Poor, hungry peasant Macario longs for just one good meal on the Day of the Dead. After his wife cooks a turkey for him, he meets three apparitions, the Devil, God, and Death. Each asks him... See full summary »
Family honor, greed, machismo, homophobia, and the dreams of whores collide in a Mexican town. Rich, elderly Don Alejo is poised to sell the town for a profit, needing only to buy a ... See full summary »
Left alone after her mother runs off with another man and her father kills himself, Elena attempts to make a new life for herself in a new city. Believing he's a friend, Elena goes to ... See full summary »
During Mexican Revolution, Rosalio Mendoza (Del Diestro) survives by making and winning favors from both factions, the governmental forces and Zapata's Army. His hacienda welcomes everybody... See full summary »
Juan Bustillo Oro,
Fernando de Fuentes
Alfredo del Diestro,
Antonio R. Frausto
Fictionalized account of the adventures of hired gunman Antonio das Mortes, set against the real life last days of rural banditism. The movie follows Antonio as he witnesses the descent of ... See full summary »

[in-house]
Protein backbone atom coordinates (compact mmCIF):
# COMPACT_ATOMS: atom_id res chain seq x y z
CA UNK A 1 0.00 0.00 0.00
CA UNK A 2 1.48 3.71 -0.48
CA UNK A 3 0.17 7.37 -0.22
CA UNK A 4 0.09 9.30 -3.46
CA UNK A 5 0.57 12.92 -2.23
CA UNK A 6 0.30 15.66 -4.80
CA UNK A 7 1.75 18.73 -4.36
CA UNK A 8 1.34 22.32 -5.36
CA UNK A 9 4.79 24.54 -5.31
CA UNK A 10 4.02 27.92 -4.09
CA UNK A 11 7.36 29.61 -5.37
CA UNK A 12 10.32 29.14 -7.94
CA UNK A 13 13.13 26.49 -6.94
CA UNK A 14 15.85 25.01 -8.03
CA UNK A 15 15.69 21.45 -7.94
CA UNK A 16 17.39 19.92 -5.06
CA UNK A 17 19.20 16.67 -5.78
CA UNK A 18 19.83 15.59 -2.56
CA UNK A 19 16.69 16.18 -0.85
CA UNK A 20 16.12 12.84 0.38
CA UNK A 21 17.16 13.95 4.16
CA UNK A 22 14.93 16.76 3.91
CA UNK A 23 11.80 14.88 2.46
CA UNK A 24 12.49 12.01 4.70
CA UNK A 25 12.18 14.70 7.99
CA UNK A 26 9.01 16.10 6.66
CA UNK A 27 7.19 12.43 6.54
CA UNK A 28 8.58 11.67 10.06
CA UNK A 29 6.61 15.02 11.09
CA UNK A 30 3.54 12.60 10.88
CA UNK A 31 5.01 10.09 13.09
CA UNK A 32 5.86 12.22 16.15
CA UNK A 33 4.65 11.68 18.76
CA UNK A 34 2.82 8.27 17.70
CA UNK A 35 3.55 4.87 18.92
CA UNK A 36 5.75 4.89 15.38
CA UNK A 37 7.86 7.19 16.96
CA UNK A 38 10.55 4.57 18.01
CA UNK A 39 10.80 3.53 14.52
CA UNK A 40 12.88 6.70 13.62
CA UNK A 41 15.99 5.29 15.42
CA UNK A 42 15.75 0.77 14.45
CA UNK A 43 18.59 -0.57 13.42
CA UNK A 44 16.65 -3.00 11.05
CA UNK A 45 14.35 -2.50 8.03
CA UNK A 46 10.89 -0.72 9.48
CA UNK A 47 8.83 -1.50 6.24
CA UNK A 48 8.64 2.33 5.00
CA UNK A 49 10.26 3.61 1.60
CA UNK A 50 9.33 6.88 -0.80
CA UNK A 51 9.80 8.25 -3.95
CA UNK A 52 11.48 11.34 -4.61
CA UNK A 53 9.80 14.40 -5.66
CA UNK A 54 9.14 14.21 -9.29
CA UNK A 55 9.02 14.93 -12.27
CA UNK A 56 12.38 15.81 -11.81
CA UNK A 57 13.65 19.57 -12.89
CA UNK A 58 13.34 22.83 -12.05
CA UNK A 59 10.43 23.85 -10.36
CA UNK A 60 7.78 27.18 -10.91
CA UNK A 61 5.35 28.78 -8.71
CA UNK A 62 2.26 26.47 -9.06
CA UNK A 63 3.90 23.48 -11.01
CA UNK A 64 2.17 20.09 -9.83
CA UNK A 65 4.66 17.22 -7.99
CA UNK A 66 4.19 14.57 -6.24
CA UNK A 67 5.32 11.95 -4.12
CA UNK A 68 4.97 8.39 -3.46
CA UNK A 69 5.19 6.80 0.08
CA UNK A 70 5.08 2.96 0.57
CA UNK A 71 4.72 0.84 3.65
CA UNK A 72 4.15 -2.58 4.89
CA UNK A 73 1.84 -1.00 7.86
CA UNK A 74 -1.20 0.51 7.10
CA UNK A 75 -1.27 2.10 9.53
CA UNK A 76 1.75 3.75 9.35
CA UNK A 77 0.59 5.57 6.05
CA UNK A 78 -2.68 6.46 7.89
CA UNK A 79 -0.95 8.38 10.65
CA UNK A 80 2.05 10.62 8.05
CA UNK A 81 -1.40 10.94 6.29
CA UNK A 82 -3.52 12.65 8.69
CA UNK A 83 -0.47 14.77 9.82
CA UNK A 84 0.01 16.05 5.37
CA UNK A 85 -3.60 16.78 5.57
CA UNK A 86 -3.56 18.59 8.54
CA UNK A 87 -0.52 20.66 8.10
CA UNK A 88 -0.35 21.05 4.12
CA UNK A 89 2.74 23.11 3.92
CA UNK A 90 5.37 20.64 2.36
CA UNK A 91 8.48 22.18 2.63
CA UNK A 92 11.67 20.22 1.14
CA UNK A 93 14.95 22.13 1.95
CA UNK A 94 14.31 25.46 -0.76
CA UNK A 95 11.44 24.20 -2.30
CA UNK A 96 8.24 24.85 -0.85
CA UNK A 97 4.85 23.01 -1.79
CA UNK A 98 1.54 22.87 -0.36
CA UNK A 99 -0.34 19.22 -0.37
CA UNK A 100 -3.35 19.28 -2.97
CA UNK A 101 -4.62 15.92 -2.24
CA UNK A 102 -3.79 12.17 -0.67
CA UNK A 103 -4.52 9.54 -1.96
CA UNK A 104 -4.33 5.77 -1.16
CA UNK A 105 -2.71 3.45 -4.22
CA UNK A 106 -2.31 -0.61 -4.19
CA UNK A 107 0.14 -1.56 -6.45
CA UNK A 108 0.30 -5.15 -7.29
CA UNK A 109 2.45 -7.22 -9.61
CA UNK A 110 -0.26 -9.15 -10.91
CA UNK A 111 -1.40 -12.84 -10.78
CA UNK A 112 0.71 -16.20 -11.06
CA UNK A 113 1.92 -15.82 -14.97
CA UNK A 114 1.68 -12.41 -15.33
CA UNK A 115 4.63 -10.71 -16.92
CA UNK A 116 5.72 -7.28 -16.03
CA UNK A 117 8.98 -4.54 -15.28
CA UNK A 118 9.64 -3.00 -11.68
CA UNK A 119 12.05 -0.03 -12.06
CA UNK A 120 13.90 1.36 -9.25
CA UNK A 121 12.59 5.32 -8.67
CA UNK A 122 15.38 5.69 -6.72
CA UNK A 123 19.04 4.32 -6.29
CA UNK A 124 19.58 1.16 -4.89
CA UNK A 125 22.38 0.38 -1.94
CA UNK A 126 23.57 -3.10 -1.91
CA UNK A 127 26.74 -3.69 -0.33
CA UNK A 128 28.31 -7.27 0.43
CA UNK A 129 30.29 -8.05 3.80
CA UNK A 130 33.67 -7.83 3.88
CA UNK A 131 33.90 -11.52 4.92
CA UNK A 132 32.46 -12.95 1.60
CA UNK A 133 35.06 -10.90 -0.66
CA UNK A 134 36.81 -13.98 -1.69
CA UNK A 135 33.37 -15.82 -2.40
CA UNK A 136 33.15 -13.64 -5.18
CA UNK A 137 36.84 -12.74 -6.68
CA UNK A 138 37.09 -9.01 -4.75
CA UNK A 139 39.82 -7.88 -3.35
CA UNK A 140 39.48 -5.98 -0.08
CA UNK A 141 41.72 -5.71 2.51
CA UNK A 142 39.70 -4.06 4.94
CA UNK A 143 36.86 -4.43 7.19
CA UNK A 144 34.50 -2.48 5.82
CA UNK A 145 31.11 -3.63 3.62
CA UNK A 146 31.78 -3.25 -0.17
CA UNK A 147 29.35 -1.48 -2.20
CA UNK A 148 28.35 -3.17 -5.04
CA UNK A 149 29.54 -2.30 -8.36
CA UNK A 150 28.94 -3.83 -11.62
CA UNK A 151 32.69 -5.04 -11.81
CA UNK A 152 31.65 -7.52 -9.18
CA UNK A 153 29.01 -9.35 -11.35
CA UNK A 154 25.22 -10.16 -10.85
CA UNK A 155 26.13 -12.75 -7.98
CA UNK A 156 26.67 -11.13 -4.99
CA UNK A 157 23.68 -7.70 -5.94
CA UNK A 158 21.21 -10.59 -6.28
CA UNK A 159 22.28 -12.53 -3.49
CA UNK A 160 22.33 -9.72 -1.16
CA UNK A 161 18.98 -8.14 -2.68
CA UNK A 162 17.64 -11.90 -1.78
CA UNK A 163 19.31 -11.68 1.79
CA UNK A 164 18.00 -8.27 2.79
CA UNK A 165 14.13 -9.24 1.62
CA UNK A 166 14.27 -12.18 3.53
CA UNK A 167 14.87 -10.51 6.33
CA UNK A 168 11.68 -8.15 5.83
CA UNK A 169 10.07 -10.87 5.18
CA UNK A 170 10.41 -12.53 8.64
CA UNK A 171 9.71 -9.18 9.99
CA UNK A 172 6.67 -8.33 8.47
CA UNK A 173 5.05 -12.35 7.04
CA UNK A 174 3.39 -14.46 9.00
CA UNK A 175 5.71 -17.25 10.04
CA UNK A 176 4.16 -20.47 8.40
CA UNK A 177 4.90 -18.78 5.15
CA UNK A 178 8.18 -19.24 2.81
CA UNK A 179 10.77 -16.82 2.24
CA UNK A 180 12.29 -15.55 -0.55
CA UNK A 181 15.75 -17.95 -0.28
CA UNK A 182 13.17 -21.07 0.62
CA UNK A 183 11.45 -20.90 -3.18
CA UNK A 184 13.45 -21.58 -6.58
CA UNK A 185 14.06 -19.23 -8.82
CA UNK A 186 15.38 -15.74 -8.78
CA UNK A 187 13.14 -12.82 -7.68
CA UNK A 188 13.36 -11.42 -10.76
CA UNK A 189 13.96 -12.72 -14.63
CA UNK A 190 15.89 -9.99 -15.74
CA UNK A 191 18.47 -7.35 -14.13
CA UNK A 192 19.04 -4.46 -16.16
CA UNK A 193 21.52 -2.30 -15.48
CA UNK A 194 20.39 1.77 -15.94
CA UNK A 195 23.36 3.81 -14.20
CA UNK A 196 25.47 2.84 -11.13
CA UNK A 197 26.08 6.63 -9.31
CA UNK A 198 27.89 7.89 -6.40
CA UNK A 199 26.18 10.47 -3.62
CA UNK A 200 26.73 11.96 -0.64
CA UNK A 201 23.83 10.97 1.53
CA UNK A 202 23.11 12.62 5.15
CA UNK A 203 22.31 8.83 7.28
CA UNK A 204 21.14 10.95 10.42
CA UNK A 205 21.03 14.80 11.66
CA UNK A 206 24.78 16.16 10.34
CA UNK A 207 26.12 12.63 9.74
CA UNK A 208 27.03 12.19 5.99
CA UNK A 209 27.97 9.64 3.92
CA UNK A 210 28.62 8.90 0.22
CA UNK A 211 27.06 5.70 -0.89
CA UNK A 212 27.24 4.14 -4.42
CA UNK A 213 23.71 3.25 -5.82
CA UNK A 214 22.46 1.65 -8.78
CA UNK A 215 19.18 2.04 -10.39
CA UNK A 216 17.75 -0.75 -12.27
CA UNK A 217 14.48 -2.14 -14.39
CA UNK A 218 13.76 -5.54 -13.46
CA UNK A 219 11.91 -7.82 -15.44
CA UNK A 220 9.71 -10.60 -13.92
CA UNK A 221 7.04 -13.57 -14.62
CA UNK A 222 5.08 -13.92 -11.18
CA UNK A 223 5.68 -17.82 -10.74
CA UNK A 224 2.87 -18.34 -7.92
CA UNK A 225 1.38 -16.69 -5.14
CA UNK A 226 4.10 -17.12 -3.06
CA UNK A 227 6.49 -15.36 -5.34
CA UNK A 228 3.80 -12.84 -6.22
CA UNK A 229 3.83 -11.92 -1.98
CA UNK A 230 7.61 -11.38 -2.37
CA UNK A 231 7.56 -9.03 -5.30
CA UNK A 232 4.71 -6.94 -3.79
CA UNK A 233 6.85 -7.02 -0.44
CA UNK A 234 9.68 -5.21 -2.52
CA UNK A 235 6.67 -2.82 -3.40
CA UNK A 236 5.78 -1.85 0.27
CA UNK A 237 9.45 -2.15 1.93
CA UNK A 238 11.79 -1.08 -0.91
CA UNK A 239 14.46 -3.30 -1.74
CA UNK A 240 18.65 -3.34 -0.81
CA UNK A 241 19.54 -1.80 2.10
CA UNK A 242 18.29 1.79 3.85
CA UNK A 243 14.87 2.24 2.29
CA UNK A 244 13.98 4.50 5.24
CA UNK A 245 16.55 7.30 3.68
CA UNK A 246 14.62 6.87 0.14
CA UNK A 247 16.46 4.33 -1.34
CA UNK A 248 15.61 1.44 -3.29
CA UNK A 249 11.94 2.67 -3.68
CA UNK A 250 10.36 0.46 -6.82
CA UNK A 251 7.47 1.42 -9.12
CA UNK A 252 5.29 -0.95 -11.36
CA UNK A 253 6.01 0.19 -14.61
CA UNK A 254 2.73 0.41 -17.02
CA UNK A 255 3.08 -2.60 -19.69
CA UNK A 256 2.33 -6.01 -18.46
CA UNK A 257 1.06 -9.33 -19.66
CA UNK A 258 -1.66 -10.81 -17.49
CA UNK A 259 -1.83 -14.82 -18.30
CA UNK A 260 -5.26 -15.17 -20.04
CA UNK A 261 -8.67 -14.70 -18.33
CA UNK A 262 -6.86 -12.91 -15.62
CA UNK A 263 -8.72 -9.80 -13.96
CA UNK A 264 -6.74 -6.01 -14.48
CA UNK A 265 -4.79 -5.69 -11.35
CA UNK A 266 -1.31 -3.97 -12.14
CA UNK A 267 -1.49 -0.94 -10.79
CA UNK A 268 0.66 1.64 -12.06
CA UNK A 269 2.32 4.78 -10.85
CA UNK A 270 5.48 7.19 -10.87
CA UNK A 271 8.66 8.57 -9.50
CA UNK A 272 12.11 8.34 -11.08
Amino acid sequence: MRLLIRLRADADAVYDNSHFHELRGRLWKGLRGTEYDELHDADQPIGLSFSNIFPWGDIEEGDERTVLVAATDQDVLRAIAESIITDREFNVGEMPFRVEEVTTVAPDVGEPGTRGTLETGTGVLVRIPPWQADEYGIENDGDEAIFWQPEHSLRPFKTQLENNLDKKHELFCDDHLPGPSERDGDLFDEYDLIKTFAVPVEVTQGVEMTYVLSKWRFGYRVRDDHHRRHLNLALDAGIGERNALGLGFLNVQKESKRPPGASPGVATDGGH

Geraldo Del Rey,
Quino is a Mexican diver who discovers a pearl at the bottom of the sea. He and his wife Juana, and their son have just taken possession of a pearl that is worth thousands. Everyday people ... See full summary »
María Elena Marqués,
Pursued union leader meets old college sweetheart and secrets are progressively revealed as pursuit continues.
I had the privilege of viewing this film in 35mm projection with an audience likewise privileged, and the first, spontaneous comment coming from an audience member in a discussion of the film that I was leading was, "It was like Casablanca only better." That comment has stayed with me, because I did not know the person, but I came to agree with it the more I got to see this film. What stands out the most is the excellent night-time photography, and the second feature is the seething romance that makes it so much like Casablanca. Even the soundtrack gives the film a boxed in feeling that makes the viewing experience very dreamlike, and the pace, the editing, and the sound/image timing is just wonderful. Julio Bracho is one of the three directors who emerged with auteur status in Mexico in the 1940s, next to Emilio "El Indio" Fernandez and Roberto Gavaldon, all three starting out with outstanding feature films in the early 1940s. At that time Mexican cinema was taking itself more seriously than ever, and filmmakers disagreed about the direction to embark upon. Distinto Amanecer was, stylistically, one answer to that open question, with a distinctly European feel, very much inspired by its ambience in 1930s French poetic realism (the studio Films Mundiales was owned by French expatriates, if I'm not mistaken). I gave this film a rating of "excellent" because I never tire of watching it for its elegant dialogue, smooth cadence and heart-melting romance, with the best performance that I have seen by the female lead Andrea Palma.
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